NEWS: Indeed, great news! Conlon renews LA Opera contract for three more years

By Robert D. Thomas
Music Critic
Southern California News Group

Conlon 2016With no fanfare, merely a simple media release, Los Angeles Opera took a supremely important stop in its growth by announcing that Music Director James Conlon (pictured right) has renewed his contract for an additional three years, through the 2020/21 season (click HERE for the release).

While General Director Plácido Domingo is the best-known figure in LAO management (more for his legendary singing career and his ability to draw other major singers than for his administrative abilities), Conlon — now in his 10th season at LAO — and President and Chief Executive Officer Christopher Koelsch are equally important — many would say more important — than Domingo for the company’s long-term growth and success. Last year Domingo re-upped his contract through the 2021-22 season.

Domingo understands Conlon’s importance. “It is impossible to overstate what a profound impact James Conlon has made during his ten years in Los Angeles,” said Domingo in the release. “I am thrilled that James will continue to shape the company’s artistic legacy for many years to come, for he has truly become an essential member of the LA Opera family.”

Thus, with companies such as New York City’s Metropolitan Opera and San Francisco in transition, it is significant that L.A. was able to keep Conlon, now age 66, on board. He will continue as Principal Conductor of the Italian RAI National Symphony Orchestra in Turin, a post he assumed last year.

It is Conlon who directs the majority of the company’s main-stage productions (this season he leads four of the six offerings at the Dorothy Chandler Pavilion) and offers erudite preconcert lectures before each performance. However, his involvement doesn’t stop there.

Conlon will lead a revival of Benjamin Britten’s Noye’s Fludde on May 6 at the Cathedral of Our Lady of the Angels in downtown Los Angeles as part of the company’s “Community Opera” program.

Moreover, on Feb. 3 at The Colburn School’s Zipper Hall, Conlon will conduct the Pittance Chamber Ensemble (comprised of member’s of the LA Opera Orchestra) in a program of Mozart’s Serenade in B flat (Gran Partita) and Octet for Strings in E flat, Op. 20. (INFORMATION)

Conlon’s next Pavilion appearances will be to lead performances of Mozart’s The Abduction from the Seraglio beginning Jan. 28 and Richard Strauss’ Salome, beginning Feb. 18 (INFORMATION)
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(c) Copyright 2017, Robert D. Thomas. All rights reserved. Portions may be quoted with attribution.

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PREVIEWS: Adams celebration, Pacific Symphony, L.A. Phil kick off January programs

By Robert D. Thomas
Music Critic
Southern California News Group

In addition to Los Angeles Chamber Chorus’ “Life Every Voice” festival (LINK), which begins Jan. 14, and two previously noted Los Angeles Philharmonic programs (LINK), two other noteworthy events are worth mentioning as I get back into my biweekly column routine for 2017.

ADAMS CELEBRATION AT VPAC
Composer John Adams turns age 70 on Feb. 14 and, as has been noted in other columns and Blog posts, the Los Angeles Philharmonic is paying tribute to its Creative Chair throughout the current season. However, it’s not the only organization honoring Adams.

The Valley Performing Arts Center in Northridge has a mini-festival that kicks off on Jan. 14. Entitled “American Berserk” and also presented by Jacaranda Music, the Santa Monica-based contemporary music organization, this concert ends with three Adams pieces: American Berserk, a short piano piece; John’s Book of Alleged Dances, originally written for the Kronos Quartet; and Grand Pianola Music, one of Adams’ best-known works.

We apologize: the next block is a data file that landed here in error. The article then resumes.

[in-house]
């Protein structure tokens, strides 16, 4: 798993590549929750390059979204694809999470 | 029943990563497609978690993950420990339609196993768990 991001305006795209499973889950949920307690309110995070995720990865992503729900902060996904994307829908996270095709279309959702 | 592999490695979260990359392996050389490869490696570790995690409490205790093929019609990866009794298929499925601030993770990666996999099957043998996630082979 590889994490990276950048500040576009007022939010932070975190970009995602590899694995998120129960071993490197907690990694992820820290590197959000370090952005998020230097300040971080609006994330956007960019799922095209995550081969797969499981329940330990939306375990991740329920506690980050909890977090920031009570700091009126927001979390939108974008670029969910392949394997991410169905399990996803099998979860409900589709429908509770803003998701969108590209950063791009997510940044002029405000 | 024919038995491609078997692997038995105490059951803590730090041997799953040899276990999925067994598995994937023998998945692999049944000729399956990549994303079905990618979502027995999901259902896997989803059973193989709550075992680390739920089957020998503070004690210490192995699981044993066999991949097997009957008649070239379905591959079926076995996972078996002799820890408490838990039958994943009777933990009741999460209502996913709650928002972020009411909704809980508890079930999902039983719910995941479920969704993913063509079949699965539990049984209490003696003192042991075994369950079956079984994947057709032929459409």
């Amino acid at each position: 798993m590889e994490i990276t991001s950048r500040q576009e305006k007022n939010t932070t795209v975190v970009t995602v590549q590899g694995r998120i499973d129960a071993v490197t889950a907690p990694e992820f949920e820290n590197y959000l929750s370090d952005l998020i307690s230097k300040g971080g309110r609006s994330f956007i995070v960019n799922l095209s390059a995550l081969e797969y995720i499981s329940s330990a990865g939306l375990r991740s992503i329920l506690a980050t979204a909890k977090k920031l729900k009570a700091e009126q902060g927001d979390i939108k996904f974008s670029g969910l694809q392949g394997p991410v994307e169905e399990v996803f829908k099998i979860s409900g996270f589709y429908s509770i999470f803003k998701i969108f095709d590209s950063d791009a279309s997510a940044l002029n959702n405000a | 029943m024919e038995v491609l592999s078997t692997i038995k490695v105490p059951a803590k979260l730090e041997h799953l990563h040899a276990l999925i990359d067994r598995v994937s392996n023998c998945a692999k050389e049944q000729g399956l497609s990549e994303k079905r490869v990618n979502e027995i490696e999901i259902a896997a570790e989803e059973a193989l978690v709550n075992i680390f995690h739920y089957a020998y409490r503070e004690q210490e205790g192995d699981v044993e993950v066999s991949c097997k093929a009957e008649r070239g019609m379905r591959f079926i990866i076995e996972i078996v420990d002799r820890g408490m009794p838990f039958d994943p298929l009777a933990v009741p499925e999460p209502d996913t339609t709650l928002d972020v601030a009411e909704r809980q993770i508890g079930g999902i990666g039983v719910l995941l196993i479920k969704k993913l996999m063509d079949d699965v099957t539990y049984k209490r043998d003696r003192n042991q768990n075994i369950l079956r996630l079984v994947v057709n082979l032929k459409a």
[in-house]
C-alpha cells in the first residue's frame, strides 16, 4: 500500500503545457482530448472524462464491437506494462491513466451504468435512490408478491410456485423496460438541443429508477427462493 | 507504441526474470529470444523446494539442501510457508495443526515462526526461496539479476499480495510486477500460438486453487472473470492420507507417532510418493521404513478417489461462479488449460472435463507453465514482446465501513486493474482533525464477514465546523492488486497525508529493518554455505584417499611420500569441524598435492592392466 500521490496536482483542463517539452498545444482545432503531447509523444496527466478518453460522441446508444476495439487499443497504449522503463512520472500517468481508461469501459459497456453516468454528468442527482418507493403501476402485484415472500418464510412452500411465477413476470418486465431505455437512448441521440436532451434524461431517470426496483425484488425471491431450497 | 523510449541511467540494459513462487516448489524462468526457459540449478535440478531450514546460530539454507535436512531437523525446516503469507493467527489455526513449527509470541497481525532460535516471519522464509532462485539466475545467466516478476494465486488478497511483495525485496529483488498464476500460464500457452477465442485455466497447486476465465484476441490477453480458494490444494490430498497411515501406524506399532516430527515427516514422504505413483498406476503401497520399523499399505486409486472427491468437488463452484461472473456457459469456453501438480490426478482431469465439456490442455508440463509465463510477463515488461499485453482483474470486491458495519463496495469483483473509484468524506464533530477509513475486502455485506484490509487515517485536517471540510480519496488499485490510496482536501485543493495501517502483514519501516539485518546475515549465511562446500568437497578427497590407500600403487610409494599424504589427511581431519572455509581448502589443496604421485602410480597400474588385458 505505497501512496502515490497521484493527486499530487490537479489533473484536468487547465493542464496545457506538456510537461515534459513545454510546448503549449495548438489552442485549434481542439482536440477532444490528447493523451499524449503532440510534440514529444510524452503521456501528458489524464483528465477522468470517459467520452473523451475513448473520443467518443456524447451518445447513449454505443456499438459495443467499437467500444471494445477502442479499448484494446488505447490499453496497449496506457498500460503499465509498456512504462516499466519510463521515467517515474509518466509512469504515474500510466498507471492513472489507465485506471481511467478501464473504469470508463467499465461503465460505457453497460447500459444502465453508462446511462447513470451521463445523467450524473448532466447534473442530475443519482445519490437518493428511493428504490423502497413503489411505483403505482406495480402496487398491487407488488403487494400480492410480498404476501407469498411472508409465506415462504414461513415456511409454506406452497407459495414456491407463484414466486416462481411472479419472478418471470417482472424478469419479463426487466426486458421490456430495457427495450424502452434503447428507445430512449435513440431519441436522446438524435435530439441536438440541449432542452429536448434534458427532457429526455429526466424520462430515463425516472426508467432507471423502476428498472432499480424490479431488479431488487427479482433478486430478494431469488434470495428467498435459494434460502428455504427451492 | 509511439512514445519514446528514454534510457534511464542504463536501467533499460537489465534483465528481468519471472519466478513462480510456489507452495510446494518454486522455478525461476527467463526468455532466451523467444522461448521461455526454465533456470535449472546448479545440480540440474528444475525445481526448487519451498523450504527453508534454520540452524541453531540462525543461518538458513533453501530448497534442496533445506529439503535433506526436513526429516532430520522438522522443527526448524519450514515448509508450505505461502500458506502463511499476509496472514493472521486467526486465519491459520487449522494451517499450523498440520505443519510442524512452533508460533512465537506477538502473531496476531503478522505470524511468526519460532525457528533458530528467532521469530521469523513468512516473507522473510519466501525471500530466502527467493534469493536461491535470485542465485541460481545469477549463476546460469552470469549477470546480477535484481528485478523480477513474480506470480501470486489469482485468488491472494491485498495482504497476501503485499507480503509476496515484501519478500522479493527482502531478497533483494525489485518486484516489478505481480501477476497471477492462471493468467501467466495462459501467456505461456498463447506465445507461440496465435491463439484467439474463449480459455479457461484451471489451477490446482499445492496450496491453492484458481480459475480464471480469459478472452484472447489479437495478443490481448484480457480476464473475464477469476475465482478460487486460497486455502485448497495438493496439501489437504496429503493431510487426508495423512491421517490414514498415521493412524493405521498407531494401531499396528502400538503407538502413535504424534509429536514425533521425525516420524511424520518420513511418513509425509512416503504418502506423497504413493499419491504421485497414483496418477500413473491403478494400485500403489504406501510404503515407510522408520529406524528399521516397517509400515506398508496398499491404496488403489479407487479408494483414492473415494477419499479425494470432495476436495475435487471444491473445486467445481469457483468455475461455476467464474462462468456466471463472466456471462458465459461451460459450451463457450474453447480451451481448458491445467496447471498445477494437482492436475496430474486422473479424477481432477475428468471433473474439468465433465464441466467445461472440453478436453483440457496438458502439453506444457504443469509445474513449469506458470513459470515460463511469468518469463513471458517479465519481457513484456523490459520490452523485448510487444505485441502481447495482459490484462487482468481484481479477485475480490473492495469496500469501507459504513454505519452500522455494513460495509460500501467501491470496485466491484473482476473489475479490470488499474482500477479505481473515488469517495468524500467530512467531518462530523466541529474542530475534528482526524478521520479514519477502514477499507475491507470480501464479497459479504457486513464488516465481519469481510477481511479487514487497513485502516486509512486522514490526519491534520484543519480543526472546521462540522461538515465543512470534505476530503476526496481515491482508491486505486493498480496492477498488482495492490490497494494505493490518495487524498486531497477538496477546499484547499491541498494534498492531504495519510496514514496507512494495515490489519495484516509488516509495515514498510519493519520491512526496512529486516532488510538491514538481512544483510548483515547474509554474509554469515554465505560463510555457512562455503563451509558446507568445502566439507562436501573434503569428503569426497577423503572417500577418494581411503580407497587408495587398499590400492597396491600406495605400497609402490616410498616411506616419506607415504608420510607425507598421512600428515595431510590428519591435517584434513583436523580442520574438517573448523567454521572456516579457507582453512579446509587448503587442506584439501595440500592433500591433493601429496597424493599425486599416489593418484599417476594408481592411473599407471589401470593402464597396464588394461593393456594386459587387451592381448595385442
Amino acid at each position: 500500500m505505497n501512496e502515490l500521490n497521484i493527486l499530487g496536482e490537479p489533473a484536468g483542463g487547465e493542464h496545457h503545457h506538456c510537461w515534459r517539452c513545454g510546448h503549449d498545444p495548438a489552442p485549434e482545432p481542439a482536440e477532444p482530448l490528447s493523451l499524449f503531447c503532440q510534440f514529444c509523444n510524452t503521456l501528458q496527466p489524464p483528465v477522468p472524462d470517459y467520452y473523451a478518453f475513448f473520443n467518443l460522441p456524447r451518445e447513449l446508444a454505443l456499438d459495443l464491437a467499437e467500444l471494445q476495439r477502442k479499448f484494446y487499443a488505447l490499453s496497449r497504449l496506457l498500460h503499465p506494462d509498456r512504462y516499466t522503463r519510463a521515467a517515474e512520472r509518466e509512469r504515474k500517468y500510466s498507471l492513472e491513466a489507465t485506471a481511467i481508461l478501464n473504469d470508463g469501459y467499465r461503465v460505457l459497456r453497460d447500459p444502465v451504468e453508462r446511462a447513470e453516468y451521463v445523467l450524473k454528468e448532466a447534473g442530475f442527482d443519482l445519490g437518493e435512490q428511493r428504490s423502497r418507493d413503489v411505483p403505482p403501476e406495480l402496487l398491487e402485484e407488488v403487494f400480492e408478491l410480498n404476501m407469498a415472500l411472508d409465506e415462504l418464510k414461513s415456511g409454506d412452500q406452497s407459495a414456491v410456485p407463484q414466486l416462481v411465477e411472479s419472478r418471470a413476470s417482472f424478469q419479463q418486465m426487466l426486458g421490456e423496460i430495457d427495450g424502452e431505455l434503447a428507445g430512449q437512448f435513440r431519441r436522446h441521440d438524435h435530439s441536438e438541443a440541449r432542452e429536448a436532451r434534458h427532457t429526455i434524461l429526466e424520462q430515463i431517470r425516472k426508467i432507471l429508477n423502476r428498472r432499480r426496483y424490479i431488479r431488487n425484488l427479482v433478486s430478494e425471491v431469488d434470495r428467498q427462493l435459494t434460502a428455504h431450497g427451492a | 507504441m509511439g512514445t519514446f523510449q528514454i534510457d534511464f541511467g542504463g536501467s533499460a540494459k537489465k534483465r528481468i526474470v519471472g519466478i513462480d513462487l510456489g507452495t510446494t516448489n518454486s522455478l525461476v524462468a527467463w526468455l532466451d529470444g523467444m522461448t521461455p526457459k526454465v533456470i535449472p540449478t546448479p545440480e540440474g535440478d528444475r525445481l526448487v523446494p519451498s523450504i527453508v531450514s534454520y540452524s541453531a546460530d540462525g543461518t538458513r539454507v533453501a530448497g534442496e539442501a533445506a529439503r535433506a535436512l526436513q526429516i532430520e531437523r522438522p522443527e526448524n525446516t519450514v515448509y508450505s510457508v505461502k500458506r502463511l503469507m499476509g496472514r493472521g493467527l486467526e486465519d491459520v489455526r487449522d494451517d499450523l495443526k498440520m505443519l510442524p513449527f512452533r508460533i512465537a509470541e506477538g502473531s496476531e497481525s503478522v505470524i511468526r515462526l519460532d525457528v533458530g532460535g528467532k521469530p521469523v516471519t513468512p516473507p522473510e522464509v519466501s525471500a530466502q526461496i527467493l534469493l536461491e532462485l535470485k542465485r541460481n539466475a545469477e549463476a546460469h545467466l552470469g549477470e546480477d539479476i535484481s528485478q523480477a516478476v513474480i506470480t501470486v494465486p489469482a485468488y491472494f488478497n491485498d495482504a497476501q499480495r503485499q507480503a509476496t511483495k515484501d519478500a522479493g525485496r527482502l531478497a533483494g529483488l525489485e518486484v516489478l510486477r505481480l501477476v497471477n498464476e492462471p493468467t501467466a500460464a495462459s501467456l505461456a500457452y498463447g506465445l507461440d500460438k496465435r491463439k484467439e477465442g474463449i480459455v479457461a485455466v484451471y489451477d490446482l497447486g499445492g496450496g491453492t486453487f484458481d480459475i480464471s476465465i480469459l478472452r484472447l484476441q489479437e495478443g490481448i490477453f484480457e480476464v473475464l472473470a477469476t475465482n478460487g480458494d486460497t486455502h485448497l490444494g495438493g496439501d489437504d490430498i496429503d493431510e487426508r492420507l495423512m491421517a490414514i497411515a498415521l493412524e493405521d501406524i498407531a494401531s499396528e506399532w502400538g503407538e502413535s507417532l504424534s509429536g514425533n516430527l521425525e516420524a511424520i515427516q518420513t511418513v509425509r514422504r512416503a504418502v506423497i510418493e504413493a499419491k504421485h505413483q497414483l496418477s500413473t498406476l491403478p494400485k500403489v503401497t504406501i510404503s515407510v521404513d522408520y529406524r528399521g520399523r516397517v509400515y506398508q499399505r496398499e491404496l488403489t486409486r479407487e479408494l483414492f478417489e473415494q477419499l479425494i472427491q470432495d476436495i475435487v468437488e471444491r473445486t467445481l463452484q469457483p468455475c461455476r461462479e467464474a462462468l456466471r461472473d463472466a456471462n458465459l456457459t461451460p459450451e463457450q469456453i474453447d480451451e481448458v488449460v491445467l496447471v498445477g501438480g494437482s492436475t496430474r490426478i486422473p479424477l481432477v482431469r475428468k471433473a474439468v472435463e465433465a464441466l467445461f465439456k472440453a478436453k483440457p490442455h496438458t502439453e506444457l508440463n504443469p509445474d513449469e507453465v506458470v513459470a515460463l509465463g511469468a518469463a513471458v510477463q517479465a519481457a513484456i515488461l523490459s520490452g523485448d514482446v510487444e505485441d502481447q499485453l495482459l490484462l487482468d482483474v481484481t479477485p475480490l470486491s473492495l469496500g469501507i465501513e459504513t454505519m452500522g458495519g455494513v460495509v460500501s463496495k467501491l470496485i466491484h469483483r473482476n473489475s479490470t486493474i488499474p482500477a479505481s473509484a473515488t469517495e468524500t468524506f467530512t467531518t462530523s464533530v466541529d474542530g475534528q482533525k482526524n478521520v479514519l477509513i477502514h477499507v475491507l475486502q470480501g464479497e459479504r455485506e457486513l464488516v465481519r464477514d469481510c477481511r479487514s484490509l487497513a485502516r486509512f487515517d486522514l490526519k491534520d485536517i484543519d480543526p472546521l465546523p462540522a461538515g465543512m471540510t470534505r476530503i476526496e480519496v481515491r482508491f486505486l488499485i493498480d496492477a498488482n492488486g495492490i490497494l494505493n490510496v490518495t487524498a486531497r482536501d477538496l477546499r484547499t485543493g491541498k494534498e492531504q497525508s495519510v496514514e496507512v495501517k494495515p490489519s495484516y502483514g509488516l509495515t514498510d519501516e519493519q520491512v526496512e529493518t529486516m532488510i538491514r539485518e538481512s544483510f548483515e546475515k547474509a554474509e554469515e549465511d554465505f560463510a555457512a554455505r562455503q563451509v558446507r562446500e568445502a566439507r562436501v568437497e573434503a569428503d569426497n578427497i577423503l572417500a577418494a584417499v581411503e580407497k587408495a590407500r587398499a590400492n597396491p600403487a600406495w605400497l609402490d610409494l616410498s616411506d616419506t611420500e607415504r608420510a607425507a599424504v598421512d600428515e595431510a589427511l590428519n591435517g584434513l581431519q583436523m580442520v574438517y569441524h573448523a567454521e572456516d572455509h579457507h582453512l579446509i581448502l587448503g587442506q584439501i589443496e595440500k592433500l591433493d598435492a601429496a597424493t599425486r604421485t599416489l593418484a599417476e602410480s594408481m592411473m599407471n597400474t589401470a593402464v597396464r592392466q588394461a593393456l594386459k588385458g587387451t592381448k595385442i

The concert also includes music by Louis Marie Gottschalk, Scott Joplin, Art Tatum, Duke Ellington, Theolonius Monk and Colon Noncarrow.

Performers will include Christopher Taylor, piano; the Lyris Quartet with four dancers; the Jacaranda Chamber Orchestra (Mark Alan Hilt, conductor) with Gloria Cheng and Taylor pianos; Holly Sedillos, soprano; Zanaida Robles, soprano; and Kristen Toedtman, alto.

Other VPAC programs during the Adams celebration will take place on Feb. 3 and 15. Information: www.valleyperformingartscenter.org

PACIFIC SYMPHONY IN RUSSIAN PROGRAM

Music Director Carl St.Clair will lead the Pacific Symphony on Jan. 12, 13 and 14 at Renée and Henry Segerstrom Hall in Costa Mesa. The program will pair Prokofiev’s Symphony No. 5 with Tchaikovsky’s Piano Concerto No. 1, with 25-year-old Chinese pianist Haochen Zhang as soloist. On Jan. 15 the program is solely the Prokofiev symphony. Information: www.pacificsymphony.org
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(c) Copyright 2017, Robert D. Thomas. All rights reserved. Portions may be quoted with attribution.

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ROUNDUP: Music Director carousel resumes

By Robert D. Thomas
Music Critic
Southern California News Group

Just when it seemed as if the orchestral music director carousel had spun to a stop comes word that the retirement of two leaders will crank up the engine again.

david-robertsonDavid Robertson, (right) the Santa Monica native who has led the St. Louis Symphony since 2005, has announced that he will step down from that post at the conclusion of the 2018-2019 season. In a STORY in the St. Louis Post-Dispatch, Robertson said, “I think my sell-by date has come and I think it’s important not to overstay one’s welcome.”

Robertson continues as music director of the Sydney Symphony Orchestra in Australia. He lives in New York City his wife, pianist Orli Shaham, and their 9-year-old twin sons, Nathan and Alex. SLSO officials must have breathed a sigh in relief last spring when the New York Philharmonic chose Jaap van Zweden as that orchestra’s next music director. A premature sigh, as it turned out.

A frequent collaborator with the Los Angeles Philharmonic, Robertson will return to conduct the Phil on April 20, 22 and 23 in a program that will include music by Ives and Dvorak, as wall as the west coast premiere of Christopher Rouse’s Organ Concerto, with Paul Jacobs as soloist. INFO

Meanwhile, Haaretz, Israel’s oldest newspaper, is reporting HERE that Zubin Mehta will retire from his position as Music Director-for-life of the Israel Philharmonic Orchestra in October 2018. The decision will end a 55-year formal relationship between the now-80-year-old Mehta and the ensemble to which he was appointed music director in 1969 and lifetime music director in 1981.